@whyyyyy same here, it's M2T101
I precise that the monitor works really well on all the other fronts, but this "bug" that not allow to use USB-C>USB-C cable on a Mac is really disappointing.
To me, now it's not clear how and what to test for understand what's the real problem and mostly if there's possibility to solve.
Also own macbook pro 2018 and switchresx <Non-public info removed> in enabling 60hz. Please provide your findings since I am also interested in buying this monitor.
Thank you for posting this! It allowed me to change the refresh rate to 60hz. I confirmed via the monitor's OSD that it is working at 60.
I have a LAN adapter plugged into the monitor's USB port and I think it briefly dropped connection after doing this which hasn't happened before. It's been about 10 minutes and hasn't happened again so I'll update if I have any more trouble.
Sure thing. I actually found a much easier way to change the refresh rate.
This is what you normally see:
Hold the alt key and click "scaled" and you get all these other options.
I don't know why refresh rate is hidden for this display, it's shown for my other 2 displays without doing anything special. Also note that I am unable to get USB 3 and 60hz, it only works in USB 2 mode (called "High Resolution" in the "USB-C Prioritization" OSD menu).
Seems indeed right:
High Resolution: This is default setting. The maximum supported resolution is 3840 x 2160@60 Hz and USB 2.0 data. High Data Speed: This setting supports USB 3.0 data. For details on the maximum supported resolution, please check the Display Info Link Rate (Current) in the OSD menu. If source is HBR3, the maximum resolution is 3840 x 2160@60 Hz and USB 3.0 data. If source is HBR2, the maximum resolution is 3840 x 2160@30 Hz and USB 3.0 data.
@whyyyyy as I mentioned earlier, I believe 15" MBPs give the discrete GPU direct control of the display outputs, and I'm reasonably confident that the discrete GPUs on the last few generations of MBPs support HBR3. However, USB-C cables (and USB-C to DP cables) that are rated for DisplayPort 1.4/HBR3 are quite rare at the moment, at least when I've looked into it, so that may be a limiting factor -- possibly even with the USB-C cable bundled with the display itself, although I'm not certain about that. Regular DisplayPort cables that are rated for that aren't too difficult to find, though.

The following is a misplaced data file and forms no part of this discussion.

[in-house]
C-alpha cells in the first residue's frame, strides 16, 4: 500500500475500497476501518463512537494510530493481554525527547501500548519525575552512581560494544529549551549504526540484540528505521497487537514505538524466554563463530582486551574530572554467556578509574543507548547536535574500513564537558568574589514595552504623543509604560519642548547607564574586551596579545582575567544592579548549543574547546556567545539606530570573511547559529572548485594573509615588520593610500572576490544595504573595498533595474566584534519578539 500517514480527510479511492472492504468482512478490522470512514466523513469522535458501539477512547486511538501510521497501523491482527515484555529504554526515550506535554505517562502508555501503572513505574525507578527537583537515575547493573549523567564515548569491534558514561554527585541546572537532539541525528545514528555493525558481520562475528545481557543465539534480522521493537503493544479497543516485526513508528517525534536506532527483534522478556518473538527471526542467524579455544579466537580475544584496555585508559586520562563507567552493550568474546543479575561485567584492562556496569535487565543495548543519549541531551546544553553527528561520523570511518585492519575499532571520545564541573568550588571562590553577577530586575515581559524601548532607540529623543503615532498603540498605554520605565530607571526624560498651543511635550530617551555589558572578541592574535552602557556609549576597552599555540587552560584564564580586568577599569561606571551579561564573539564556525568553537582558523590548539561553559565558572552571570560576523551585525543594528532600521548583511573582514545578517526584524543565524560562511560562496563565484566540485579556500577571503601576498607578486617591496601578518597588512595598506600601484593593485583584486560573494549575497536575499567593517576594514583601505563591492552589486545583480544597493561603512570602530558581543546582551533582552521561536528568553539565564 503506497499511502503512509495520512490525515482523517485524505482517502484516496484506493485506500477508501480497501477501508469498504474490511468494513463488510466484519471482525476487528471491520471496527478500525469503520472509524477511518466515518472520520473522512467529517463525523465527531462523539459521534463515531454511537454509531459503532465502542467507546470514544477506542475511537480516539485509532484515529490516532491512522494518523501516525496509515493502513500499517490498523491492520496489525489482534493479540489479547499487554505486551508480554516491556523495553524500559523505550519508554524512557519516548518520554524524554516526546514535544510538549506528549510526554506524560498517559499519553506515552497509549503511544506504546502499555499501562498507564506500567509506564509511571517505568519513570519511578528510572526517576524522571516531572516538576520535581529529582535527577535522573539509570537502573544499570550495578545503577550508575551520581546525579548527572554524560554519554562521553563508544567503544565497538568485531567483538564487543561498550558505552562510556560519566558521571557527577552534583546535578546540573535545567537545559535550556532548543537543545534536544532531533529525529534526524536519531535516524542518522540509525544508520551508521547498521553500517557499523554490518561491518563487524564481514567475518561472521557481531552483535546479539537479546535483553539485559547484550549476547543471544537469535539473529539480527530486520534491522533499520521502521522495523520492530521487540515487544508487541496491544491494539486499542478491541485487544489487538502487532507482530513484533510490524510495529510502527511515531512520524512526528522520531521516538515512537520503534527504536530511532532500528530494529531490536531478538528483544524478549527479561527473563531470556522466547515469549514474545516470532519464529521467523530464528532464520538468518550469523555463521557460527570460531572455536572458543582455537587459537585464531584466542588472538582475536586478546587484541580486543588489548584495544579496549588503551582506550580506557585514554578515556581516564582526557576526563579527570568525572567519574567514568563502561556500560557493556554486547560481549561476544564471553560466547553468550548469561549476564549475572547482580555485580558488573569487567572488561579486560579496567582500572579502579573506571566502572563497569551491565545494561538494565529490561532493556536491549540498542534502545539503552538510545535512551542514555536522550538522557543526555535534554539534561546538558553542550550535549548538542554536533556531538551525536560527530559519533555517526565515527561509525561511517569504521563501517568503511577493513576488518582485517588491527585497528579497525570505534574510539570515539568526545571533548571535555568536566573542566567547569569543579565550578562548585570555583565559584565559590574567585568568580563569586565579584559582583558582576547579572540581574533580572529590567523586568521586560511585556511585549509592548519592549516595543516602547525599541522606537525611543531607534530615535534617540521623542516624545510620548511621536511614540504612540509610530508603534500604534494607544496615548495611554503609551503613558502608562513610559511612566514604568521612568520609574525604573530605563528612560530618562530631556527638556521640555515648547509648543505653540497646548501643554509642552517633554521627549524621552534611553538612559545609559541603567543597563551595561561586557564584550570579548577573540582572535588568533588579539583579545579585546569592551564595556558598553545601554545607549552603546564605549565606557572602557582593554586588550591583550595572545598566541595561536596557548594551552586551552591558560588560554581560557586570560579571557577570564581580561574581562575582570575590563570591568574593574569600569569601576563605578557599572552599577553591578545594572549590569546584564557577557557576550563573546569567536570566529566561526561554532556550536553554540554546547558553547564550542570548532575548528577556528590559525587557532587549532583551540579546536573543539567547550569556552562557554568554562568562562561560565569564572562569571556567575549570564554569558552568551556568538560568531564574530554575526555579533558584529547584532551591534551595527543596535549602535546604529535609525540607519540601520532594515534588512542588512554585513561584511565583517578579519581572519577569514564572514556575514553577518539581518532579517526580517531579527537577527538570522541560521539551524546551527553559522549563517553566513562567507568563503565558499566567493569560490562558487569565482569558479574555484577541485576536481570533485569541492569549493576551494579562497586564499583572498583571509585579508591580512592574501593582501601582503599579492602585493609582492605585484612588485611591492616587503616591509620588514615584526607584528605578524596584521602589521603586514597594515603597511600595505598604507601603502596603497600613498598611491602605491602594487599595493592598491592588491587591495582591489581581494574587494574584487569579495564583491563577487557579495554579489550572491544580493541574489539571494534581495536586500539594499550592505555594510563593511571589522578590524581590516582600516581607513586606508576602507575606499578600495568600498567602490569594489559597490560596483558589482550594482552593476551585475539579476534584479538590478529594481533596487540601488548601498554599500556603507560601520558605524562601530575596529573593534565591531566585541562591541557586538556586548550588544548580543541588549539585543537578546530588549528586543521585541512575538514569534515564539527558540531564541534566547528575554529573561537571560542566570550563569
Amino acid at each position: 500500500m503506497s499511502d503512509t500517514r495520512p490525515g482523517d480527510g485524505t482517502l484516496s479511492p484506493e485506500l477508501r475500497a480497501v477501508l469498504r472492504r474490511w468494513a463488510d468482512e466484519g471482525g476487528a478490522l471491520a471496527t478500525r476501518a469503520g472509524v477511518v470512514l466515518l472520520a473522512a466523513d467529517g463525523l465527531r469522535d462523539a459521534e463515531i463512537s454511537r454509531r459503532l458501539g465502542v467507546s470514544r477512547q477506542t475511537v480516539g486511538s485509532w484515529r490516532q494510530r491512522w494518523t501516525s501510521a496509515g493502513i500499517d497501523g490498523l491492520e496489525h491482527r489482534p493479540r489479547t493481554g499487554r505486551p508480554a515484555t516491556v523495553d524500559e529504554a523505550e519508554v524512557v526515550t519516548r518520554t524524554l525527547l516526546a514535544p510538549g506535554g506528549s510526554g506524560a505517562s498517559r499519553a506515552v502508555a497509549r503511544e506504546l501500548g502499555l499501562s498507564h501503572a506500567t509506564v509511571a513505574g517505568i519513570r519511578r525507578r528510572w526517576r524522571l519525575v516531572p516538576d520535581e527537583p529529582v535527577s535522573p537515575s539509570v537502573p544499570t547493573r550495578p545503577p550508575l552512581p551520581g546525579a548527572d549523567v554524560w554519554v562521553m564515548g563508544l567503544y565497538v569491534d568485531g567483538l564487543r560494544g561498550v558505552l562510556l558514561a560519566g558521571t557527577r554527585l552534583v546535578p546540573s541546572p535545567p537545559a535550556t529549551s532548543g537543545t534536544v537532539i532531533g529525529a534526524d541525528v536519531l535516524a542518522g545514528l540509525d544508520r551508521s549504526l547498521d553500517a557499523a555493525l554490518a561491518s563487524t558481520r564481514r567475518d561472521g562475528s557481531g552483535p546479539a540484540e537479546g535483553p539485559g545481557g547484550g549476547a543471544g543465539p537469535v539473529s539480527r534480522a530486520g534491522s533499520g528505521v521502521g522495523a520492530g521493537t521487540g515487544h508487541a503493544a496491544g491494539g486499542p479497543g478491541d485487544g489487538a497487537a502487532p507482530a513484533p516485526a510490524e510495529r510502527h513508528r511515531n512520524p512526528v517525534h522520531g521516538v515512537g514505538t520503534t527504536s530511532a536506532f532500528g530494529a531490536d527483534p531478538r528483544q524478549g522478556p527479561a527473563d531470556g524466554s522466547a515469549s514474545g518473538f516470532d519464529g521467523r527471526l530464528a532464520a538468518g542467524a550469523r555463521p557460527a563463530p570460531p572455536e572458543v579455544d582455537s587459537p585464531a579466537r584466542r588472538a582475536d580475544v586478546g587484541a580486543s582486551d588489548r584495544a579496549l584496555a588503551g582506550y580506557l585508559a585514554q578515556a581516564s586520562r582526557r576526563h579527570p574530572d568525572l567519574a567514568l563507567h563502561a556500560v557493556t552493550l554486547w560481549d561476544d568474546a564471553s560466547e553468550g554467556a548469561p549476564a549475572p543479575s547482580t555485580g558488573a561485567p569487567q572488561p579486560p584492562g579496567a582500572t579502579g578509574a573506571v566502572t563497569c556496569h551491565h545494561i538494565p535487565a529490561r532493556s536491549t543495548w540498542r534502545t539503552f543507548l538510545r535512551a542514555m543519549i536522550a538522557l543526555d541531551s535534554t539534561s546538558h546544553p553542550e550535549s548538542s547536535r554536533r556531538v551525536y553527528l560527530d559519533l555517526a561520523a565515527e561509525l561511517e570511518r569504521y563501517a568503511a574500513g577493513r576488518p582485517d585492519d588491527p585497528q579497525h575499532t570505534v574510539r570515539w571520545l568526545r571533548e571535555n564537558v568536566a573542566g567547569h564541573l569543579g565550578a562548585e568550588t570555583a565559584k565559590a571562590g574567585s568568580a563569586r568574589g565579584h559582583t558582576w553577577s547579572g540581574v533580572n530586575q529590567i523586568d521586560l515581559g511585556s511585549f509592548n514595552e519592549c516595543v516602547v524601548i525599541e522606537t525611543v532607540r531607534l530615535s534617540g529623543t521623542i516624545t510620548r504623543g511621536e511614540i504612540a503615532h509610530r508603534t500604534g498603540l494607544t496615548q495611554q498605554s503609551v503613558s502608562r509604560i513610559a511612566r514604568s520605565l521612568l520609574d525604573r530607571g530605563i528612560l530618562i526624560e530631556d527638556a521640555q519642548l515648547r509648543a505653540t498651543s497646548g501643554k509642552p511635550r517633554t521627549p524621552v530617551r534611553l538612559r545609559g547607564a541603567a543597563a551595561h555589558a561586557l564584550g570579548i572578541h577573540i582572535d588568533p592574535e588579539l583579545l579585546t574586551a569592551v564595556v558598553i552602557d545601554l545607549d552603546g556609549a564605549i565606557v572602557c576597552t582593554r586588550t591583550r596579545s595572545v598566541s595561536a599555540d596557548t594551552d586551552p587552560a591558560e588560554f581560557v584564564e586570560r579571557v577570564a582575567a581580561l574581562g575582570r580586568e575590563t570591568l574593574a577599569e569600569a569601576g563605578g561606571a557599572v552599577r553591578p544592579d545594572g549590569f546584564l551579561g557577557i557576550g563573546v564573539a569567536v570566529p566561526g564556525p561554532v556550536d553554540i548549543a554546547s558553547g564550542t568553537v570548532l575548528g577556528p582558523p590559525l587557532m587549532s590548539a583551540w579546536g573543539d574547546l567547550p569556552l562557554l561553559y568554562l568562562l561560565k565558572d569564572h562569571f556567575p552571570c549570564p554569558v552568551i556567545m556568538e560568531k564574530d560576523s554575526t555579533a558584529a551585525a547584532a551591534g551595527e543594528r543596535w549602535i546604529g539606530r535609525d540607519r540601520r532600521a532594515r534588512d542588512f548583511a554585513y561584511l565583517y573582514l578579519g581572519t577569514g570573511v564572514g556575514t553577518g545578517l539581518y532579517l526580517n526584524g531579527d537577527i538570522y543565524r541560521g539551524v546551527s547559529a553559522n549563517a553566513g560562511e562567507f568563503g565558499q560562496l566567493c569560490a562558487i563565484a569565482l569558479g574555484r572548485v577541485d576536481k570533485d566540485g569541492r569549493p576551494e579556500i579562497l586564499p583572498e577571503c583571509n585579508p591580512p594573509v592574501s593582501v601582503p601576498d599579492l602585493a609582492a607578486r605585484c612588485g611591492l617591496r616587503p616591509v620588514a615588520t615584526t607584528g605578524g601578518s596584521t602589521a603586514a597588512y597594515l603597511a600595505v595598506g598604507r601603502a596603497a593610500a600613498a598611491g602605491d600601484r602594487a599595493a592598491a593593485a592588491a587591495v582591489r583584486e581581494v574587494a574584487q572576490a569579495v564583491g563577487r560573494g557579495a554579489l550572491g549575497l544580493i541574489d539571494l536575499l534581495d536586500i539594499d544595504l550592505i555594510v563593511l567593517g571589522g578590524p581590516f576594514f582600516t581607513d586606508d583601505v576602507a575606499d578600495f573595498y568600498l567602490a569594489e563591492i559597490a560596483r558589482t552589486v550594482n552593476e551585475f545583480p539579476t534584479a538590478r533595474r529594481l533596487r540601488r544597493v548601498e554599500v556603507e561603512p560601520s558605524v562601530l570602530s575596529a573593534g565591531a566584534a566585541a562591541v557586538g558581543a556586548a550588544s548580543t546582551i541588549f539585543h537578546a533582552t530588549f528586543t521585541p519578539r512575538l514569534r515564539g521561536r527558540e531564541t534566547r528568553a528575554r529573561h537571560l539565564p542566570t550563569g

I've got the 13" that doesn't have a discrete GPU, it's an i7-8559U with Iris Plus Graphics 655. Seems pretty tough to find any real info on the capabilities of these things.
@whyyyyy the Core 8th Gen CPUs don't have GPUs that support HBR3. Right now the only Intel CPUs that have GPUs capable of HBR3 are the new "Ice Lake" CPUs, which are the 10th Gen CPUs with model names ending in a "G" followed by a number. They include a new Gen 11 GPU and they're also a completely new architecture overall. The Core 10th Gen CPUs with model names that end in a U or H are just yet another minor refresh of the Broadwell architecture that was introduced as Core 5th Gen. I have no idea why Intel decided to put two completely different architectures under the same 10th Gen banner. Somehow they found a way to make their CPU lineup even more confusing, and considering how confusing it already was before, that is really saying something.
@whyyyyy- I think the post you're referencing that has the solution was removed? At least I don't see it, what did you do to fix this?
I have two of these monitors in portrait mode 4k and they're stuck at 29hz (refresh box in macOS system preferences is grayed out).
I'm using the USB-C cable directly plugged into a 2018 MacBook Pro.
It'd be awesome if you could let me know what you did, thanks!